Here’s How M&A Deals Increased Over the Pandemic

According to a report by PwC India, dependency on technology accelerated over the last year (2020) and liquidity became a growing pain point simultaneously
  • BY Jaspreet Kaur

    Feature Writer, BusinessEx

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  • Jul 29,2021
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  • 181 Mins Read

Investors had set high expectations for 2020 but everything got in vain owing to the epidemic. The Indian business market immensely suffered and bigger business transactions did not take place. At this need of hour, companies waited for miracles while others believed in becoming changemakers. Proactiveness and adaptability were skills that help overcome challenges in the long run.  According to a report by PwC India, dependency on technology accelerated over the last year (2020) and liquidity became a growing pain point simultaneously.

Despite concerns around macroeconomics, corporate governance, changing regulatory norms, geopolitics and global tensions, deal values in 2020 nearly retained momentum withthe previous year. 

The report states that in aggregate, deal values amounted to little over $80 billion across around 1,268 transactions, which is a 7 per cent increase in terms of value as compared to 2019. However, 25 per cent of this deal value could be attributed to sizable inbound investments in Jio Platforms. Strategic deals (mergers and acquisitions) accounted for over 50 per cent of the total deal value this year, while private equity (PE) activity kept pace with last year, recording investments worth $38.2 billion.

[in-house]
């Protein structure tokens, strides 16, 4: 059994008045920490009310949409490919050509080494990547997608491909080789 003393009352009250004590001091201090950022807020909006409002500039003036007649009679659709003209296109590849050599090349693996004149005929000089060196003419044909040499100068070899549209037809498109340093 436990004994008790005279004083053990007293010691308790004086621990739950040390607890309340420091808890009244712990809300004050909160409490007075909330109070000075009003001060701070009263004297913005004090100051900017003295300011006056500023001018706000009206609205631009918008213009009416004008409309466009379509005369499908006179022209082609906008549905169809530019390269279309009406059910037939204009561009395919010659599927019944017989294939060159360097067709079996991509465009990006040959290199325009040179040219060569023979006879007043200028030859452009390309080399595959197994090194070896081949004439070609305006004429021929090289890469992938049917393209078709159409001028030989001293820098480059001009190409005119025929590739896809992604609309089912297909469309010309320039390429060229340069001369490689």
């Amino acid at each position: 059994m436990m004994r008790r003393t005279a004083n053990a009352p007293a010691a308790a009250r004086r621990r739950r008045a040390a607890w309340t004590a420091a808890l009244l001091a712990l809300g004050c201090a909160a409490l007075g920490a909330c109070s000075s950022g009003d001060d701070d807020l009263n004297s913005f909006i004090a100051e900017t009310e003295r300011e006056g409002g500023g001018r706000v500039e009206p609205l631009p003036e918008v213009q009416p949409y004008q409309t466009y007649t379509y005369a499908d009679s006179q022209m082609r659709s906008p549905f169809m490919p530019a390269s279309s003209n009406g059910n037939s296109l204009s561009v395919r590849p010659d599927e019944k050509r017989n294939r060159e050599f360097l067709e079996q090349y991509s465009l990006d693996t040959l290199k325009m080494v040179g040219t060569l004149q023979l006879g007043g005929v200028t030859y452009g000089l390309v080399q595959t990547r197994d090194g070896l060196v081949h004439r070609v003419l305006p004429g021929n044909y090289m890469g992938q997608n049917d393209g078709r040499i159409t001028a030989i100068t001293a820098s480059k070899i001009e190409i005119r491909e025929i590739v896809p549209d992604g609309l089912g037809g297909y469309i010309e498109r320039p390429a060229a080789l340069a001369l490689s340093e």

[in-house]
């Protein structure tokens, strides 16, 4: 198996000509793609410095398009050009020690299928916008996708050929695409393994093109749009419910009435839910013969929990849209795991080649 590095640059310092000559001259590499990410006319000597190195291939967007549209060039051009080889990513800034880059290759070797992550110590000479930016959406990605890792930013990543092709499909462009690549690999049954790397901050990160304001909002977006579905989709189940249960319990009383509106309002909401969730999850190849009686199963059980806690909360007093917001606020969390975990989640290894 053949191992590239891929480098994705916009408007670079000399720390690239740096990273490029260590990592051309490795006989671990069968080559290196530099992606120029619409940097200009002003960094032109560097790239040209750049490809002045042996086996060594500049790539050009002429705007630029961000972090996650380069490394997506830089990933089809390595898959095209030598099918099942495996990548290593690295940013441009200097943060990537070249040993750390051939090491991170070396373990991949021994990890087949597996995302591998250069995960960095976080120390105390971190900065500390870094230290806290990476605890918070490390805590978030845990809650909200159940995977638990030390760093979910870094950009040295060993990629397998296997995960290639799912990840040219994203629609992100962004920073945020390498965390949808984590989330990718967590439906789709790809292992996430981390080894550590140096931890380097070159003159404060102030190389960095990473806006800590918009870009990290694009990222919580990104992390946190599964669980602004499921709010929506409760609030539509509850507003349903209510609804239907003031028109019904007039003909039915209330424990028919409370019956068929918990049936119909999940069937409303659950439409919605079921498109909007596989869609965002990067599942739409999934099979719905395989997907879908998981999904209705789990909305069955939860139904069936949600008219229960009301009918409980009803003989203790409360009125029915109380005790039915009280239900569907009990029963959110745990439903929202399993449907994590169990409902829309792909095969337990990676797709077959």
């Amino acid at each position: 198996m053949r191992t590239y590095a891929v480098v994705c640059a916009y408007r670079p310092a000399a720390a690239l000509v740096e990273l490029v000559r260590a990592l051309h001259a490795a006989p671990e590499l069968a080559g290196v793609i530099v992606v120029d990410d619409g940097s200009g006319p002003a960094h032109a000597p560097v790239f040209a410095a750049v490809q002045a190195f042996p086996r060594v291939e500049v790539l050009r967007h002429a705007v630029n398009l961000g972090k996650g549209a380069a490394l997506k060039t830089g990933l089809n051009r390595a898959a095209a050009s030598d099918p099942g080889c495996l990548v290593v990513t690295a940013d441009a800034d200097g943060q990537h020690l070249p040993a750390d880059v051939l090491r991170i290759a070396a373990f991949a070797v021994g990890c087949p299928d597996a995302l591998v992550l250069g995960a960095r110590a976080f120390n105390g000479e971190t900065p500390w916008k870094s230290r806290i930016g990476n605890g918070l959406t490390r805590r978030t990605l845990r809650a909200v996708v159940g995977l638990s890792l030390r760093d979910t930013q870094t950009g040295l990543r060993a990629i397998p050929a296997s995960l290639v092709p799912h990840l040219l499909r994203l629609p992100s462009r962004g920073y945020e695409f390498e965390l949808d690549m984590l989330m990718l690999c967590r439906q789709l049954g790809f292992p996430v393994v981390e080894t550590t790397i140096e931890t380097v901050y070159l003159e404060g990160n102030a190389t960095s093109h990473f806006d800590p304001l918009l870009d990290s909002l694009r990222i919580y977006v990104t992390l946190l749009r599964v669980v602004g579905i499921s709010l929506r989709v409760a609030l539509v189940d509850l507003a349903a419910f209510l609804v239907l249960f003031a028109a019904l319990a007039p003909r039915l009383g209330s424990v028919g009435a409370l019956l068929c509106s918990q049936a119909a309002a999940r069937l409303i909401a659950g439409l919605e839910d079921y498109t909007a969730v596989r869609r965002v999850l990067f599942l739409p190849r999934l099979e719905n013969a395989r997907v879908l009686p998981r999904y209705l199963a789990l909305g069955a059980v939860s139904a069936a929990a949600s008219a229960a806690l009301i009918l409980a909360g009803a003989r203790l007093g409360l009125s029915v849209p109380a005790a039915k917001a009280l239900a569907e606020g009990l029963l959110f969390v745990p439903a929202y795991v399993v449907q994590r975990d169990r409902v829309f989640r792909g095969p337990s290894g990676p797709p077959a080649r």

Acquisition of Future Group for $3.3 billion by Reliance Retail Ventures and a large array of mergers occurring in the banking sector are significant mergers and acquisitions happening in 2020. Such drastic moves altered retail as well as the banking sector of the country. M&A transactions continued to thrive in the country, therefore, accounting for approximately 50 per cent of the total deals valued in the previous year.

Many big as well as small firms were doomed in the unfateful year. Such conditions suppressed the market and investors, thus, engendering doubts if the Indian market will ever arise again. Anticipations were higher when the first lockdown was completely lifted; no one had expected that they could be one again in the first quarter of 2021. After the implication of a second lockdown, people as well as companies adapted to the grim situation easily. This also gave a cue that circumstances are unpredictable and everyone would have to presume living with the health crisis.



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